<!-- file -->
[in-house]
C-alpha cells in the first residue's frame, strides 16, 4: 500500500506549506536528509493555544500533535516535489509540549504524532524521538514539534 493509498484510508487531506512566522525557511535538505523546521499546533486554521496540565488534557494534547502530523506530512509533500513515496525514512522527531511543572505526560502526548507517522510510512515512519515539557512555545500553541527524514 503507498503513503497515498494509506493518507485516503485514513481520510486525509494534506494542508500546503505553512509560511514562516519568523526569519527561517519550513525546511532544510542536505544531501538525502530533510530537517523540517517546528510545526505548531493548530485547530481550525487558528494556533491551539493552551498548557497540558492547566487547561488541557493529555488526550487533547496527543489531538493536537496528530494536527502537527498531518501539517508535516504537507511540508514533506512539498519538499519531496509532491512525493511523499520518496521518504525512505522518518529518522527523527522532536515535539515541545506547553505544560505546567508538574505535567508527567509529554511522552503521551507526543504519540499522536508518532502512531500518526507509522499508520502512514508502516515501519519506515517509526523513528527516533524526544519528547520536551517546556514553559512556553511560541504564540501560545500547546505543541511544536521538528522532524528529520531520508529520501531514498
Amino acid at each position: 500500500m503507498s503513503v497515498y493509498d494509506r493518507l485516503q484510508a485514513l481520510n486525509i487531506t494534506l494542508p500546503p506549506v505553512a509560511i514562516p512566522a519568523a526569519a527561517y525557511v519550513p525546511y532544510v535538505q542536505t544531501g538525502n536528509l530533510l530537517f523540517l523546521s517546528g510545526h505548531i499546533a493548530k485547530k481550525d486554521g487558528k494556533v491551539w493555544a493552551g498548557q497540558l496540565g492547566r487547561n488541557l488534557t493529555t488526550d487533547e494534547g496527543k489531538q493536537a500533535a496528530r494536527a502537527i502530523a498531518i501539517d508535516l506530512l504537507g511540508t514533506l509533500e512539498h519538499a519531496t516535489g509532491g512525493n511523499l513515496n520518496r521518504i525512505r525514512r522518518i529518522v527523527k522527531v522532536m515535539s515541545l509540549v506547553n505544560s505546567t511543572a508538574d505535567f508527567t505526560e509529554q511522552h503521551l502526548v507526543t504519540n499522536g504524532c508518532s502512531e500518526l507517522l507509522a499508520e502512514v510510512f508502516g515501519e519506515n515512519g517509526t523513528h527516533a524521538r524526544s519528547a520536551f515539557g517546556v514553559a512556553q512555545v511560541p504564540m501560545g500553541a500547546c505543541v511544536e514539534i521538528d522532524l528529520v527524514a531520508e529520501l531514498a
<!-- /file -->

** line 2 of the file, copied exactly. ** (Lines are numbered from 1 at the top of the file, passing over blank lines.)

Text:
C-alpha cells in the first residue's frame, strides 16, 4: 500500500506549506536528509493555544500533535516535489509540549504524532524521538514539534 493509498484510508487531506512566522525557511535538505523546521499546533486554521496540565488534557494534547502530523506530512509533500513515496525514512522527531511543572505526560502526548507517522510510512515512519515539557512555545500553541527524514 503507498503513503497515498494509506493518507485516503485514513481520510486525509494534506494542508500546503505553512509560511514562516519568523526569519527561517519550513525546511532544510542536505544531501538525502530533510530537517523540517517546528510545526505548531493548530485547530481550525487558528494556533491551539493552551498548557497540558492547566487547561488541557493529555488526550487533547496527543489531538493536537496528530494536527502537527498531518501539517508535516504537507511540508514533506512539498519538499519531496509532491512525493511523499520518496521518504525512505522518518529518522527523527522532536515535539515541545506547553505544560505546567508538574505535567508527567509529554511522552503521551507526543504519540499522536508518532502512531500518526507509522499508520502512514508502516515501519519506515517509526523513528527516533524526544519528547520536551517546556514553559512556553511560541504564540501560545500547546505543541511544536521538528522532524528529520531520508529520501531514498